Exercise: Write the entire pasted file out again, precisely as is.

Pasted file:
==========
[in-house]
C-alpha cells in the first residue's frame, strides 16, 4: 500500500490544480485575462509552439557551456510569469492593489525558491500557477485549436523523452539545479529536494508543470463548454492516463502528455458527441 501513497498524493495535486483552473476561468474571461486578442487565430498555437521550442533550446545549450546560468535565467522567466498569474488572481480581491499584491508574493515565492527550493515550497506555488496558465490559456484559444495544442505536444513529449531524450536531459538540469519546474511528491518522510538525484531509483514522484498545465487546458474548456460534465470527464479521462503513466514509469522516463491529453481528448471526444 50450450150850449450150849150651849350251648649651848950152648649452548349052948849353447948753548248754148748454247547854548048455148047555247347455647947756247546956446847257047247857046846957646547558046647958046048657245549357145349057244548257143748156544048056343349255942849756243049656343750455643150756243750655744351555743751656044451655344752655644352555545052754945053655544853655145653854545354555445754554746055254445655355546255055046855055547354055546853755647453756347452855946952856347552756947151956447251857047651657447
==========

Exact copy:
[in-house]
C-alpha cells in the first residue's frame, strides 16, 4: 500500500490544480485575462509552439557551456510569469492593489525558491500557477485549436523523452539545479529536494508543470463548454492516463502528455458527441 501513497498524493495535486483552473476561468474571461486578442487565430498555437521550442533550446545549450546560468535565467522567466498569474488572481480581491499584491508574493515565492527550493515550497506555488496558465490559456484559444495544442505536444513529449531524450536531459538540469519546474511528491518522510538525484531509483514522484498545465487546458474548456460534465470527464479521462503513466514509469522516463491529453481528448471526444 50450450150850449450150849150651849350251648649651848950152648649452548349052948849353447948753548248754148748454247547854548048455148047555247347455647947756247546956446847257047247857046846957646547558046647958046048657245549357145349057244548257143748156544048056343349255942849756243049656343750455643150756243750655744351555743751656044451655344752655644352555545052754945053655544853655145653854545354555445754554746055254445655355546255055046855055547354055546853755647453756347452855946952856347552756947151956447251857047651657447